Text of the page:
Another key is having realistic expectations about the possible outcome of a case. One of the most difficult tasks an attorney has is to share with clients what they need to hear rather than what they want to hear. Someone arrested, for example, on a driving under the influence charge may want to hear from their attorney that it is “no problem, you‘re going to walk” when what they really need to hear is “you are going to have to serve some time in jail” as part of the resolution of the case. Similarly, someone involved in a low impact car accident may think their case is worth $750,000 dollars (“I saw it on TV”) where in fact the case has a real value of $10,000.
Finally, approaching the legal problem as a team rather than as the client and the “know it all attorney” is important. This involves each side listening to and respecting the opinion of the other. Obviously, the attorney has to make or give an opinion on the legal issues in the case. Ultimately, however, it is the client’s choice as to whether to follow the opinion or advice of counsel.
How has technology impacted the practice of law over the last few years?
RB: Technology has had a huge impact on the practice of law in the last few years. In most instances, the courts are now open 24/7 through electronic filing. In both the federal and state courts in Colorado, most pleadings are filed online. This has eliminated the last minute to race to the courthouse to get a paper filed by close of business at 5:00 pm. If something is required to be filed by a date certain it is now timely if it is filed by 11:59:59 pm of the due date.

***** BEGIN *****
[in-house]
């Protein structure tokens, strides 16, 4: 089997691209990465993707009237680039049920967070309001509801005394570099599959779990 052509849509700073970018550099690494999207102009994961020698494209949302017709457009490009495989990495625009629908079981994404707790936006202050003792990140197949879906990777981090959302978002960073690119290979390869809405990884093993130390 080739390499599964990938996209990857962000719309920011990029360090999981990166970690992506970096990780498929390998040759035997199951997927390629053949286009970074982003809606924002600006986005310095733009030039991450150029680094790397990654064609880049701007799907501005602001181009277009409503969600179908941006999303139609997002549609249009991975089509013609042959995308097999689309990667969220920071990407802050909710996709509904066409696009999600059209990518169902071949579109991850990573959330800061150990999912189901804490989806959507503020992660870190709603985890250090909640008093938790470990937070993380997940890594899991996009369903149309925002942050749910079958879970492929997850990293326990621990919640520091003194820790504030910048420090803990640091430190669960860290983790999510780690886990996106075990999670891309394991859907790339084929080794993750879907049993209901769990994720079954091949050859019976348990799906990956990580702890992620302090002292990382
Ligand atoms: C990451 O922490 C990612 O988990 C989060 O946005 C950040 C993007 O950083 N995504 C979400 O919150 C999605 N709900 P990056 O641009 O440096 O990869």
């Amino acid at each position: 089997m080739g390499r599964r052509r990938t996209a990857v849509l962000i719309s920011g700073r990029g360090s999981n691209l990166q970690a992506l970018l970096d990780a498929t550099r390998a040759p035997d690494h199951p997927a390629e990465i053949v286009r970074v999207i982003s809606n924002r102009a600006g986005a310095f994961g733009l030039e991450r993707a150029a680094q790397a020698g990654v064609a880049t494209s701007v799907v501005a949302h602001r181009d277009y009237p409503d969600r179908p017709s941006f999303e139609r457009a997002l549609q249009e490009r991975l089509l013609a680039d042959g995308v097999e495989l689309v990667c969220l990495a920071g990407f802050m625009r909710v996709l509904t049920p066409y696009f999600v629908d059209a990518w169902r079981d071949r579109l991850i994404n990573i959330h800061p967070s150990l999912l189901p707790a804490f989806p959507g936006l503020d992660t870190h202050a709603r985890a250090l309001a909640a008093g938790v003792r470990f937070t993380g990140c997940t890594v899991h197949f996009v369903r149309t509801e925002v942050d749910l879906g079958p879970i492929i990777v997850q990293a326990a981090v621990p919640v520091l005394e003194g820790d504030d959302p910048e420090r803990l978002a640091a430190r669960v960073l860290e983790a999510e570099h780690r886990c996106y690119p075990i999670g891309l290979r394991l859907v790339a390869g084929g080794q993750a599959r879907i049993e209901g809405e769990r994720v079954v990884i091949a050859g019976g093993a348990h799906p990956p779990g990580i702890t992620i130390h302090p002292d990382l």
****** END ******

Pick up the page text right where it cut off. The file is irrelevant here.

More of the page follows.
Legal research is a click away, even while sitting in the courtroom. Text messaging gives real-time information. Technology allows the attorney to do many things not possible even a few years ago. Here are two examples.
A friend of mine was on vacation in Mexico recently when he picked up on his phone an email advising him a pleading was due in the Colorado Court of Appeals the next day. He had not brought the file with him and had no ability to file for an extension of time from Mexico. He called me and asked if I could help. I was able to go online, find the case and timely file electronically for an extension on his behalf the same day. The extension was granted. Not that long ago he would have come back from his trip to find in his mailbox a Show Cause Order from the court asking why he should not be disciplined for having ignored the court order and missed the filing date.
In another case involving a juvenile, he was granted bond but was facing two weeks in jail until all the paperwork could be completed. I was able to make a few phone calls from the courtroom and had the necessary information sent by email to my iPad. I showed it to the judge. He said that was good enough for him and released the young man. All within an hour. Without technology the young man would have needlessly spent two weeks in jail.
There are undoubtedly thousands of similar stories. The key to being able to take advantage of technology is to have the tools. You need to be connected. You need a wireless phone, iPad, and laptop computer. Technology has had a positive influence on the law. I anticipate it will get better with age!